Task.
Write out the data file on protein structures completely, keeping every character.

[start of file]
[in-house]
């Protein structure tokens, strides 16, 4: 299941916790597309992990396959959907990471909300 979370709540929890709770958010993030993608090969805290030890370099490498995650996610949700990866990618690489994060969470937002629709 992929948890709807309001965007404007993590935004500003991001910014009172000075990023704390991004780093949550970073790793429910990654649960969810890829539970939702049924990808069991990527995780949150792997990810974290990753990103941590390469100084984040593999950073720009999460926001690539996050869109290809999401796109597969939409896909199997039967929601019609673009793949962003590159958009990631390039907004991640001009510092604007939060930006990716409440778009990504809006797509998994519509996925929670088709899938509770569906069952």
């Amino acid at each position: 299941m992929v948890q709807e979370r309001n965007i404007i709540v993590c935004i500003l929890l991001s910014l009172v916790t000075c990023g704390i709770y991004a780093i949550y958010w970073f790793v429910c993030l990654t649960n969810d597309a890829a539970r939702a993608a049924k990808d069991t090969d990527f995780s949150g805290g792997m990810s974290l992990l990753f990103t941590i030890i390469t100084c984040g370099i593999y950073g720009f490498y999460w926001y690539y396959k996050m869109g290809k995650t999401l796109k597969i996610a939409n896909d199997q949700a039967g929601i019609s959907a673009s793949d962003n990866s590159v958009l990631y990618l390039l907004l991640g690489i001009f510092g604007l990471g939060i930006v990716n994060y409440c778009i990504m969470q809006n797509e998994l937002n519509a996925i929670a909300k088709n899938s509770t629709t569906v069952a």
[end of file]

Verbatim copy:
[in-house]
């Protein structure tokens, strides 16, 4: 299941916790597309992990396959959907990471909300 979370709540929890709770958010993030993608090969805290030890370099490498995650996610949700990866990618690489994060969470937002629709 992929948890709807309001965007404007993590935004500003991001910014009172000075990023704390991004780093949550970073790793429910990654649960969810890829539970939702049924990808069991990527995780949150792997990810974290990753990103941590390469100084984040593999950073720009999460926001690539996050869109290809999401796109597969939409896909199997039967929601019609673009793949962003590159958009990631390039907004991640001009510092604007939060930006990716409440778009990504809006797509998994519509996925929670088709899938509770569906069952």
């Amino acid at each position: 299941m992929v948890q709807e979370r309001n965007i404007i709540v993590c935004i500003l929890l991001s910014l009172v916790t000075c990023g704390i709770y991004a780093i949550y958010w970073f790793v429910c993030l990654t649960n969810d597309a890829a539970r939702a993608a049924k990808d069991t090969d990527f995780s949150g805290g792997m990810s974290l992990l990753f990103t941590i030890i390469t100084c984040g370099i593999y950073g720009f490498y999460w926001y690539y396959k996050m869109g290809k995650t999401l796109k597969i996610a939409n896909d199997q949700a039967g929601i019609s959907a673009s793949d962003n990866s590159v958009l990631y990618l390039l907004l991640g690489i001009f510092g604007l990471g939060i930006v990716n994060y409440c778009i990504m969470q809006n797509e998994l937002n519509a996925i929670a909300k088709n899938s509770t629709t569906v069952a």